Washington – More than one-fifth of non-smoking middle school and high school students were exposed to secondhand smoke in vehicles in 2009 – this despite a “significant” decline in exposure in the past decade, according to a study sponsored by the Centers for Disease Control and Prevention.
Researchers reviewed data from the National Youth Tobacco Survey between 2000 and 2009. They found that the percentage of non-smoking students exposed to secondhand smoke in a vehicle declined to about 23 percent in 2009 from 39 percent in 2000, and secondhand exposure for smokers declined to 75 percent from about 82 percent during the same time period, according to the study abstract.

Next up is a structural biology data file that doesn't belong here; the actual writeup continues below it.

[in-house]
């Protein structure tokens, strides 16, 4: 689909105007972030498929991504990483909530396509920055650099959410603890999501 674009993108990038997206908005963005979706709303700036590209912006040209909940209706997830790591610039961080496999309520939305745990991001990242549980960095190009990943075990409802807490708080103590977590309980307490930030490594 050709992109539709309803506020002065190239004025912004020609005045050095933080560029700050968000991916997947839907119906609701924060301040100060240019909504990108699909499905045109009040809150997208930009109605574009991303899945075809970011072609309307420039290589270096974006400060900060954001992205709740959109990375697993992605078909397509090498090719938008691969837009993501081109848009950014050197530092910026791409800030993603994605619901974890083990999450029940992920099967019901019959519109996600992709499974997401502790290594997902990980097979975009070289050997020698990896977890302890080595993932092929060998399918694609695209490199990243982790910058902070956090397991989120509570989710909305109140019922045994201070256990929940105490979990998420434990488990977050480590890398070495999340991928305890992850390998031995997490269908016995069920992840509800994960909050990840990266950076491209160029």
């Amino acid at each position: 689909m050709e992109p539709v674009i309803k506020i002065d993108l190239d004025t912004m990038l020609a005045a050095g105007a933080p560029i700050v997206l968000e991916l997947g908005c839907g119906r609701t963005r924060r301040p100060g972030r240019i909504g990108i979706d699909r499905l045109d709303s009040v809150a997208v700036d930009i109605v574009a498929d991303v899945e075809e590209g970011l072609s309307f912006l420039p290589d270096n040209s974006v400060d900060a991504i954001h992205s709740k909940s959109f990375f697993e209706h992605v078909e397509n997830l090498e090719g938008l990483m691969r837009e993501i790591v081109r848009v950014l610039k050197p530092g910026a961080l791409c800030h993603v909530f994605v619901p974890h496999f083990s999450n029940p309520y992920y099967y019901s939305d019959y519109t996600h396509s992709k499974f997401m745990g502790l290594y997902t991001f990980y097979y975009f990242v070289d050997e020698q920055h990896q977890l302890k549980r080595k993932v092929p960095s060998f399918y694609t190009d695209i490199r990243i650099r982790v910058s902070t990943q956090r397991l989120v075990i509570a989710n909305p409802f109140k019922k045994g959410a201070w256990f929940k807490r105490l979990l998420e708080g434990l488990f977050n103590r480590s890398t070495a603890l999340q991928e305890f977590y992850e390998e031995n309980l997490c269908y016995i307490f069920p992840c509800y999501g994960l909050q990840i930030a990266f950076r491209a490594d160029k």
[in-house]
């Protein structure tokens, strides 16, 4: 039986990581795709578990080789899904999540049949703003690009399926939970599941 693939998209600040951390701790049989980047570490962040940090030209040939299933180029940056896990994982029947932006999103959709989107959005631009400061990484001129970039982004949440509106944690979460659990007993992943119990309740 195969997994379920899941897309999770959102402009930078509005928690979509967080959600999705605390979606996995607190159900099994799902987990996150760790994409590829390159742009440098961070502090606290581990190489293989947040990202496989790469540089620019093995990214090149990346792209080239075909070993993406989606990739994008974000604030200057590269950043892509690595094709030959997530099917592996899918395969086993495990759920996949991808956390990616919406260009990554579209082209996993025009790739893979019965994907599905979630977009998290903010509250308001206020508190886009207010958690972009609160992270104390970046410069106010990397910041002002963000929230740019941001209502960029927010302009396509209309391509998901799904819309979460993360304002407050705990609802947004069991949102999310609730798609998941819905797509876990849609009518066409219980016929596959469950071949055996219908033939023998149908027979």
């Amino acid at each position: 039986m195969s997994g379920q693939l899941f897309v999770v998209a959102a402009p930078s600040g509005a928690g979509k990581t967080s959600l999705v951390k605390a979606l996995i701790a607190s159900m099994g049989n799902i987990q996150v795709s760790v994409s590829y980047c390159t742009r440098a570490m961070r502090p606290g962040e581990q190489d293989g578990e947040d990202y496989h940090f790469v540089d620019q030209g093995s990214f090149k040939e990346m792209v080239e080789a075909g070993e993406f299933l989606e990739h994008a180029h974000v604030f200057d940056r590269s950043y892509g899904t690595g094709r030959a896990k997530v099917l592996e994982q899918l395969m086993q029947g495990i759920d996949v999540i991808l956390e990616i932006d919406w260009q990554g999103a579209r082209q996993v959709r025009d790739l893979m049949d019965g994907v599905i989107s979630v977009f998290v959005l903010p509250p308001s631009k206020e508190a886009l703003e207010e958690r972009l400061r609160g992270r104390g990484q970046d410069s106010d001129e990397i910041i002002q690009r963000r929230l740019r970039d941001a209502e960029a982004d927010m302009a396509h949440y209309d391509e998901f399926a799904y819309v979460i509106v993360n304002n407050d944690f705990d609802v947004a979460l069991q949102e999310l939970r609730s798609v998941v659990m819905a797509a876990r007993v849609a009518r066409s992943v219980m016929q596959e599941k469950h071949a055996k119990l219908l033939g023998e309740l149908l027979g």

The American Academy of Pediatrics notes that secondhand smoke has been linked to severe respiratory infections as well as asthma. Researchers recommended that businesses and schools expand smoke-free policies to include motor vehicles occupied by child passengers.
The study was published online Feb. 6 in the journal Pediatrics.